Monthly Archives: October 2015

Pumpkin Pie

strawberry lake

Fall is a beautiful time of the year and quite possibly my favorite season. There are so many things to like about fall, the crisp air, changing leaves and beautiful orange pumpkins.


Pumpkins just seem to go hand in hand with the fall holidays of Halloween and Thanksgiving, what with pumpkin pies and jack-o’-lanterns. There are so many delicious recipes using pumpkin from pies, soup, bread, cookies to Pumpkin Spice Lattes from our favorite coffee shops.

As soon as the small pie pumpkins are on the market in October, I make several pies using the fresh pumpkin puree. Since Thanksgiving and Christmas are such busy times, I use the Libby’s canned pumpkin for making pies.

Picking your own pumpkin from a local pumpkin patch can be fun and here in West Michigan there are several to choose from.

pumpkin patch1

One of our favorite pumpkin patches and orchards to visit is Ed Dunneback & Girls Farm Market at 3025 6 Mile Road NW, Grand Rapids, MI. It is located a few miles from town down country roads where you will see apple orchards on your drive there. I recently visited there and saw their huge Gentle Giant of a pumpkin.

apple orchard1

gentle giant

While pumpkin pie as we know it was not served at the first Thanksgiving with the Pilgrims and the Wampanoag Native Americans, it is highly likely that some form of pumpkin was served. Pumpkins have been around for a very long time. Pumpkins are believed to have originated in Central America. Seeds from related plants have been found in Mexico, dating back over 7000 years to 5500 B.C. Native Americans were already using pumpkin in their diet centuries before the Pilgrims arrived. Source

I didn’t realize this but Morton, Illinois is known as “Pumpkin Capital of the World”. Libby has a plant there and a large percentage of canned pumpkin is produced there. I have to admit that the easiest pumpkin to use for baking or cooking is the canned pumpkin. But I do think that a pumpkin pie made from fresh pumpkin tastes better and is worth the effort.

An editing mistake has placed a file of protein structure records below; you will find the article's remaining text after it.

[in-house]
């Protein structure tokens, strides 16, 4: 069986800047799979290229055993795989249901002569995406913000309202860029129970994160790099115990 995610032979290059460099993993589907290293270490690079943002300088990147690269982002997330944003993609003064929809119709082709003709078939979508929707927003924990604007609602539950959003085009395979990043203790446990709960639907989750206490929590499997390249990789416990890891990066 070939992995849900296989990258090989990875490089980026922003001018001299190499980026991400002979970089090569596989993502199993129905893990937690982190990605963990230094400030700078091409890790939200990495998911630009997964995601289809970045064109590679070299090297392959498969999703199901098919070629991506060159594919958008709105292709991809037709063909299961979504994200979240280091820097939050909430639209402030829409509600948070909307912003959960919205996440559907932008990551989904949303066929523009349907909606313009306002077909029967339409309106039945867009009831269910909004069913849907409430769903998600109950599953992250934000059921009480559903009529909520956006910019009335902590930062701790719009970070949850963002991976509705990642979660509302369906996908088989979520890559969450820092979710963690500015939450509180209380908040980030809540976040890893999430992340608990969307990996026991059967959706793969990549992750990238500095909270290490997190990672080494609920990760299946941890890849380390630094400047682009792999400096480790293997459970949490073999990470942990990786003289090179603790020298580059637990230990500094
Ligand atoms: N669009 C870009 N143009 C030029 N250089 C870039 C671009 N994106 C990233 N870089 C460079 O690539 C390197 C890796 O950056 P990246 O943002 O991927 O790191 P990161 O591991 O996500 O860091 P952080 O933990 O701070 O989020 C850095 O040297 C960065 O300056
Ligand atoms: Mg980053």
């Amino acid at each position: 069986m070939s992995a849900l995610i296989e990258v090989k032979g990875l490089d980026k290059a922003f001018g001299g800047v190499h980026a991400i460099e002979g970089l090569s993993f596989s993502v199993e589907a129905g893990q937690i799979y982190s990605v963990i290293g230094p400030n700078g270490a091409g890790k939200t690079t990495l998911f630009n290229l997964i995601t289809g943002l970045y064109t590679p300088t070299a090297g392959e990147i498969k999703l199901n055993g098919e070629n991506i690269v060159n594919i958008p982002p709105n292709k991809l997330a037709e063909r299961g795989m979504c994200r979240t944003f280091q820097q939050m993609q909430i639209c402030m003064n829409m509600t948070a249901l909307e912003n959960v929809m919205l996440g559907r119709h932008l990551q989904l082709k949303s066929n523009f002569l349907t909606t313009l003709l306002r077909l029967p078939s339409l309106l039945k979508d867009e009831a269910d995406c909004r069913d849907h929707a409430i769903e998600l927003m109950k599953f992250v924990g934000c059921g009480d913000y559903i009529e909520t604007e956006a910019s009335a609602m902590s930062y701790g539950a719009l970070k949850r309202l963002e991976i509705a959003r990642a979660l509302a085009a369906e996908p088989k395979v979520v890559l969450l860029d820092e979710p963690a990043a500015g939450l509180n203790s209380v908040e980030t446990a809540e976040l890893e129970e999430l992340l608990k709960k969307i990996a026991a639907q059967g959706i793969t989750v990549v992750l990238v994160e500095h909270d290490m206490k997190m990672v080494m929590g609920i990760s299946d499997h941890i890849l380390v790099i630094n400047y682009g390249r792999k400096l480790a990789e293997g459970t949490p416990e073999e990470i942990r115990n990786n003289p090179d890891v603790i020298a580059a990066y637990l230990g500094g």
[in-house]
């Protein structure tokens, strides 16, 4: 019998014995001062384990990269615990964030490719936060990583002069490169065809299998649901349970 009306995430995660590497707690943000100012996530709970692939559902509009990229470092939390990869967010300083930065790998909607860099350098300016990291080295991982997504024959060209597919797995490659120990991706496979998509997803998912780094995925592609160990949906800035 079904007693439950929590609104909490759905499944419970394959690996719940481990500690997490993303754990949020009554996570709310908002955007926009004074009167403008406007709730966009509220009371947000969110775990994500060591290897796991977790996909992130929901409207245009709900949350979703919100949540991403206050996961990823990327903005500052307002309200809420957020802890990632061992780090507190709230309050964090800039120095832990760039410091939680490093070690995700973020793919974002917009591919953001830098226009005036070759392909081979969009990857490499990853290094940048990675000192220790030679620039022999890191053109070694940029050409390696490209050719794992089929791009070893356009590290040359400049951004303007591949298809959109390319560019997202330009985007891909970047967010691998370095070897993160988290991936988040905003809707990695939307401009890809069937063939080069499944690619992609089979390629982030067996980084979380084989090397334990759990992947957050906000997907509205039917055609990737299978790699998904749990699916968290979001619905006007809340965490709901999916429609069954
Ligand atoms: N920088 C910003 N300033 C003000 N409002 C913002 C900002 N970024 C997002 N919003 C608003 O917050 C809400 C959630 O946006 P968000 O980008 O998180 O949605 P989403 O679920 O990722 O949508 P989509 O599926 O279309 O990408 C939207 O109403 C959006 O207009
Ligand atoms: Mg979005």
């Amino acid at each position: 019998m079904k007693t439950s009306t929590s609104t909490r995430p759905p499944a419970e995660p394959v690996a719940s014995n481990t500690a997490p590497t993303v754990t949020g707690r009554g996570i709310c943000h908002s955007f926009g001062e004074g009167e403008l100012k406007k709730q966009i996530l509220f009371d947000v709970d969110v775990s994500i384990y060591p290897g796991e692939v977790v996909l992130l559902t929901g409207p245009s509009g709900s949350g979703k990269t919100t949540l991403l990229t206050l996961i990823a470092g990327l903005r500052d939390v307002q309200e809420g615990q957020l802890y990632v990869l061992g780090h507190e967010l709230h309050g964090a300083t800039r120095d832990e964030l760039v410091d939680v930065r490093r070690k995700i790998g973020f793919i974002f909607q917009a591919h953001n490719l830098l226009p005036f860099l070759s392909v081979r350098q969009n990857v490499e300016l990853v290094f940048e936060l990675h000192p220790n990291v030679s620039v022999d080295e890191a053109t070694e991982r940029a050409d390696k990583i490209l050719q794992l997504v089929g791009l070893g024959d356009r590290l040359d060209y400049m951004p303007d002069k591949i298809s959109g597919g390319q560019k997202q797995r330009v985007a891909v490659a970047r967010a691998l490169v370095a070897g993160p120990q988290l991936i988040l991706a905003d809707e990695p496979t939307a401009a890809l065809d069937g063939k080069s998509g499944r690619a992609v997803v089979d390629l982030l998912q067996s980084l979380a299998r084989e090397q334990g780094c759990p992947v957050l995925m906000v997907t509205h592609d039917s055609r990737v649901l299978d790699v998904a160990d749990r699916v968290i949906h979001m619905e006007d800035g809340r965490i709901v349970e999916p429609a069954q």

The most difficult step in preparing the pumpkin is cutting the pumpkin because pumpkins are not easy to cut. You’ll want to use a serrated knife and use a sawing motion to cut the pumpkin in half.

There are several ways to prepare the pumpkin puree from fresh pumpkins but this is the way I do it. Just be very careful when cutting the pumpkin.

Wash the exterior of the pumpkin and dry it. Carefully cut around the pumpkin stem with a serrated knife. Remove the top of the pumpkin and scoop out the stringy insides and seeds. Cut the remaining pumpkin shell in half and then into 1/2 inch slices. Use a vegetable peeler or sharp pairing knife to peel the pumpkin. Chop the peeled pumpkin into smaller chunks. Place in a Dutch oven and cover with water. Bring to a boil and reduce heat to low, cover, and simmer for 30 minutes or until tender when pierced with a knife. Drain and cool.

For more information on how to prepare fresh pumpkin, see this article from Good Housekeeping which details three methods (bake, boil, and steam) for preparing pumpkin puree and can be found here.

pumpkin pie

Pumpkin Pie

  • Servings: 6-8
  • Difficulty: easy
  • Print

2 cups pumpkin puree
1 cup granulated sugar
1 1/2 teaspoon pumpkin pie spice
1/2 teaspoon salt
2 large eggs
1 1/2 cups half and half
1 unbaked 9-inch deep-dish pie shell
Whipped cream (optional)

Preheat the oven to 425 degrees F.

In large mixing bowl, blend together the pumpkin puree, sugar, pumpkin pie spice, and salt. Mix in the eggs. Gradually mix in the half and half. Pour into prepared pie crust. Bake at 425 for 15 minutes. Turn oven down to 350. Bake at 350 for 45 minutes or until a knife inserted 1 inch from edge of pie comes out clean. Cool on a wire rack. Serve immediately or refrigerate. Top with whipped cream before serving if desired.

Pumpkin Pie Slice

1. Sugar Pumpkins are one of the most common baking pumpkins and are often labeled “pie pumpkins”, which is the type used in this recipe.
2. The pie pumpkin used in this recipe weighed 3 pounds and yielded 6 cups of pumpkin puree.
3. A 15 ounce can of Libby’s 100% Pure Pumpkin can be substituted for the fresh pumpkin puree and is what I use for Thanksgiving and Christmas pies.

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